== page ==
Russia testing Nato by breaching Irish airspace – ex-US general
Kremlin may be trying to exploit post-Brexit UK-Ireland ‘seam’, says former commander
One of the Russian Tupolev TU-95 Bear bombers that entered international airspace controlled by the Irish Aviation Authority off Ireland’s west coast.
Retired commander Lieutenant General Ben Hodges, who was the commanding general of the US Army in Europe from 2014 to 2017, said that the Kremlin may be trying to pick at “a seam” that has developed between the Republic of Ireland and the United Kingdom in the wake of Brexit.
Last week two Russian Tupolev TU-95 Bear bombers entered international airspace controlled by the Irish Aviation Authority off Ireland’s west coast on two occasions. The incursions prompted the United Kingdom to scramble British RAF Typhoon fighter jets to intercept.
It was reported last Friday that, on a third flight mission in six days, two Russian Tupolev TU-160 White Swan strategic bombers flew around the northern coast of Scotland and south along the west coast of Ireland before turning for home in the Bay of Biscay.
Three RAF Typhoon fighters were dispatched from the RAF base at Lossiemouth in Scotland to track them.
Retired Lieut Gen Hodges said he believes the flights are part of Russia’s interest in “mapping out the contours” of radar coverage around the so-called Greenland-Iceland-UK gap, a significant geopolitical and strategic area in international airspace and waters.
Ireland’s status as a non-Nato country could be seen by Russia as “a seam that could be exploited”, he said.
“There is no doubt in my mind that they are doing reconnaissance there. The submarine activity out there is just as much of a concern and for the same reasons,” said Lieut Gen Hodges.
The retired three-star general, who commanded combat forces in Iraq and Afghanistan, oversaw the expansion of US military co-operation with Ukraine after 2014 when Russia annexed Crimea and supported armed rebels in eastern Ukraine.
“They are testing response times and techniques. They do this all around the Black Sea as well as up in the Atlantic and in the Baltic region,” the retired general told The Irish Times.
He added that he expects the Russians to “continue testing to see how we respond, to continue to do reconnaissance, to map out the contours of what the radar coverage is and what can we do. This all goes into their big data effort to use for a rainy day.”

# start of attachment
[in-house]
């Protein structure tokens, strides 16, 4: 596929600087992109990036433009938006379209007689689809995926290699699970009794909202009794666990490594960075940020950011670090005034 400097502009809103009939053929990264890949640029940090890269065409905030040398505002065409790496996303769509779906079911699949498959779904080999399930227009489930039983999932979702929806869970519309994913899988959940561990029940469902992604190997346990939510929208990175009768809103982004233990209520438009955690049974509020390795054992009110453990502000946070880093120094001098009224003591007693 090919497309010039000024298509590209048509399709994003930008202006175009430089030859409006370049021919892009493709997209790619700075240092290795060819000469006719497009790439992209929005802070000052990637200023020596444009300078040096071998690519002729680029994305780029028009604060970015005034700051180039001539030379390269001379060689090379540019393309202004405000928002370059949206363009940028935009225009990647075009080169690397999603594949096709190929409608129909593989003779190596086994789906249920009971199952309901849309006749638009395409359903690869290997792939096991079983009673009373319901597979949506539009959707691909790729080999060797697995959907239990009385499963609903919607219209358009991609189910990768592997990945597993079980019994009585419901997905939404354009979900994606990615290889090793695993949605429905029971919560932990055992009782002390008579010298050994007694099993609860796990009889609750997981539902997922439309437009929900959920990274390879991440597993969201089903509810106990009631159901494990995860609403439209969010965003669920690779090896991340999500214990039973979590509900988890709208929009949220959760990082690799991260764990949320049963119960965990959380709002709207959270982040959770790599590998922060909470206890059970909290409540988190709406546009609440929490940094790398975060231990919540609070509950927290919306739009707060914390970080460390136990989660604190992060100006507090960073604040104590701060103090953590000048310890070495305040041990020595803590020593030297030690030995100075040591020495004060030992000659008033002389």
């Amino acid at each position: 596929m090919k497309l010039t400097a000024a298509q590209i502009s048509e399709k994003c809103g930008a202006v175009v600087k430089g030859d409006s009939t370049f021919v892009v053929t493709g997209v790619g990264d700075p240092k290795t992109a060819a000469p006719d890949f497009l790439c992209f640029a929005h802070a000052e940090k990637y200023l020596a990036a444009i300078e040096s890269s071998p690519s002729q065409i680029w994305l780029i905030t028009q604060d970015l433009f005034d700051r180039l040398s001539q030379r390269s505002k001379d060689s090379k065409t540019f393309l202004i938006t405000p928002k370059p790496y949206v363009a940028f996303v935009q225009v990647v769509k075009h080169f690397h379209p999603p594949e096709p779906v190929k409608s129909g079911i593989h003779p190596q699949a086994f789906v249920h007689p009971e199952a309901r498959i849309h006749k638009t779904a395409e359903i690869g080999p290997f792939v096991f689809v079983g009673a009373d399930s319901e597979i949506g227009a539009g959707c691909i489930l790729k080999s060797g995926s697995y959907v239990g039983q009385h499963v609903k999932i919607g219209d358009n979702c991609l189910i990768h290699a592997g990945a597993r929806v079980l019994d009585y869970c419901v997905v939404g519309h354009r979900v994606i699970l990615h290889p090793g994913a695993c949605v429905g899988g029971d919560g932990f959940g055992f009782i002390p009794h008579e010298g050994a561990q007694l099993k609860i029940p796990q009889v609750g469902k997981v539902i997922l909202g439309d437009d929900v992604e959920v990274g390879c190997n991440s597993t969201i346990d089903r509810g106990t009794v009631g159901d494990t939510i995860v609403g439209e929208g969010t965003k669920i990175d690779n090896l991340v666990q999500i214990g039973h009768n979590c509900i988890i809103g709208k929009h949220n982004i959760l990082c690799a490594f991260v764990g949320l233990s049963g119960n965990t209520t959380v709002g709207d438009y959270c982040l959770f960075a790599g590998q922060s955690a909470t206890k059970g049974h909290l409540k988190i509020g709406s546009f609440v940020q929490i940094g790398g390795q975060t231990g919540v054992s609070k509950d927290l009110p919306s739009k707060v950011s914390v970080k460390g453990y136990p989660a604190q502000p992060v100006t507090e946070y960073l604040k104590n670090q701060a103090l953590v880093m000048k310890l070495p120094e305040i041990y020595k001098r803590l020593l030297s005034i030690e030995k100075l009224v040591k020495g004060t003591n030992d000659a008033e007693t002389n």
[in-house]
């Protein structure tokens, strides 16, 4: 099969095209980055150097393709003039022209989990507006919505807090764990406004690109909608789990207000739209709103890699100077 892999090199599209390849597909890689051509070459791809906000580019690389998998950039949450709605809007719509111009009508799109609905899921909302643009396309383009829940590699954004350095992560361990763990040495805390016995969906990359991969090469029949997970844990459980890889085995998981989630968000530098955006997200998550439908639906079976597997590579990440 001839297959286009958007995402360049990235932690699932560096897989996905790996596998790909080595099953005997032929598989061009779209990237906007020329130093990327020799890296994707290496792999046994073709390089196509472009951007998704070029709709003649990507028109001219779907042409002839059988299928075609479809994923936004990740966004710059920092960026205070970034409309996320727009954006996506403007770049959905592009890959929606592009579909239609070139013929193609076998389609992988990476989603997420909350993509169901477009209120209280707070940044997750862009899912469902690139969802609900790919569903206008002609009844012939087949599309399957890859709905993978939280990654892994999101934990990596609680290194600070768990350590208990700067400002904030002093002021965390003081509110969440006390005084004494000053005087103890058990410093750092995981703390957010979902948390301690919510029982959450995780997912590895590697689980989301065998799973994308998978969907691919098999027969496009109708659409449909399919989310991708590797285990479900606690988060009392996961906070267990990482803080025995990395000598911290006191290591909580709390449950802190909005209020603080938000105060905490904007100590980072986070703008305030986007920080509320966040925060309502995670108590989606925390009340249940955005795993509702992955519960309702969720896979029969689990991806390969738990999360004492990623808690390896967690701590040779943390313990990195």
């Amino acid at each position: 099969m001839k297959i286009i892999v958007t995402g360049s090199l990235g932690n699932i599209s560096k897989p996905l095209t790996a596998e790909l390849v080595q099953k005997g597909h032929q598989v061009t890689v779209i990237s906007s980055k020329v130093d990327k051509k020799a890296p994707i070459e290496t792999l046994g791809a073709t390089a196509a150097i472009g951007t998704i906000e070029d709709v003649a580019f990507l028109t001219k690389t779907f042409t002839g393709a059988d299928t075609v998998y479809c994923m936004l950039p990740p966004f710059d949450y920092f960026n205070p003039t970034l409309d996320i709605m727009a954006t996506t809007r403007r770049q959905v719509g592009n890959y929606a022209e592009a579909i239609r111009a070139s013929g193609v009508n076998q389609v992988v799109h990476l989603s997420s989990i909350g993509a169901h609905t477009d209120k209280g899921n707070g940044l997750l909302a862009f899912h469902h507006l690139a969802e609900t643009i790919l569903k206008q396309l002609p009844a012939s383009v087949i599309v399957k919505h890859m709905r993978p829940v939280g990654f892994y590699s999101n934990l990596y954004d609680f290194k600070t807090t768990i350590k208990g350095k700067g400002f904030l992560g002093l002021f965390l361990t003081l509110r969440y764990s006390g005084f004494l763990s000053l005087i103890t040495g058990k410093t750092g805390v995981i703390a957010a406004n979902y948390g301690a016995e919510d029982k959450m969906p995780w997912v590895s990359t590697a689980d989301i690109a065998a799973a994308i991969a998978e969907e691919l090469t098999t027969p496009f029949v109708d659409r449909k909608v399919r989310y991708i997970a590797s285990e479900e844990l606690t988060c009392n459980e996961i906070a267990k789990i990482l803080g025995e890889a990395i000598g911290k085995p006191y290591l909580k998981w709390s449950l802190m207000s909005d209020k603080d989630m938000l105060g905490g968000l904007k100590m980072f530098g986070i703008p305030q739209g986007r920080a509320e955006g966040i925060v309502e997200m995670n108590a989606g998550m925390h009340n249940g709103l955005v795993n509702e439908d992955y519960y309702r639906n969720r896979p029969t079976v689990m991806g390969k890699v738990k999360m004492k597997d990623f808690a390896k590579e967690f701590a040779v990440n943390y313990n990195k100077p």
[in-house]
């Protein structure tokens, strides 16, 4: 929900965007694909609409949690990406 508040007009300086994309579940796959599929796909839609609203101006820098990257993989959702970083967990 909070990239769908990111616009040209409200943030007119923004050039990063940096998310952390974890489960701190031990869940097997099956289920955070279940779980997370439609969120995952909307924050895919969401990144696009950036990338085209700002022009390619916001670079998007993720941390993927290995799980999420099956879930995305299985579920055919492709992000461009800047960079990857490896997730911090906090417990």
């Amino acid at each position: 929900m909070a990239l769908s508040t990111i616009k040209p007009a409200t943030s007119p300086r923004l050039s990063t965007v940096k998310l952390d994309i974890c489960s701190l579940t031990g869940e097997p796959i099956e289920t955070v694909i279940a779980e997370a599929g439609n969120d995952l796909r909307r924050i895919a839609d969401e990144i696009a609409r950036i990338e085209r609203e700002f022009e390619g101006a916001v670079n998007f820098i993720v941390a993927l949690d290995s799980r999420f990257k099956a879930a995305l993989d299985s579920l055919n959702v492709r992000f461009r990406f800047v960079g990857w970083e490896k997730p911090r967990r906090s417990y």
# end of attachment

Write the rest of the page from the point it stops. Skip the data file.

The former officer in command put the expansion of the Russian embassy in Rathgar, south Dublin, down to the Kremlin’s same strategic interest.
“The growth of the Russian embassy in Dublin is not a coincidence. Russia is paying more and more attention to Ireland because of the change in dynamics because of Brexit,” he said.
Were the transponders activated?
Overall, he sees this as part of Russia’s strategy to exploit areas that undermine the cohesion of institutions such as the European Union and Nato.
“All of these institutions and these seams become important because they become weaker for exploitation,” he said.
The Department of Transport has said that other commercial and private flights over the Atlantic had to be warned about last week’s flights as the Russian military aircraft were “unscheduled” and flying without making contact with air traffic controllers.
Lieut Gen Hodges said the Irish Government “should be raising hell” about the Russian flights “in every available venue”, including the United Nations. And he added that the Taoiseach or Minister for Foreign Affairs should be calling the Russian ambassador in to meet them over the incidents.
“They are doing this without their transponders turned on which is incredibly dangerous and reckless,” he said.
Spokeswoman for the Russian embassy in Dublin Victoria Loginova said that bomber aircraft were carrying out a “routine training mission” and these were conducted “in strict accordance to all ICAO [International Civil Aviation Organisation] rules and regulations”.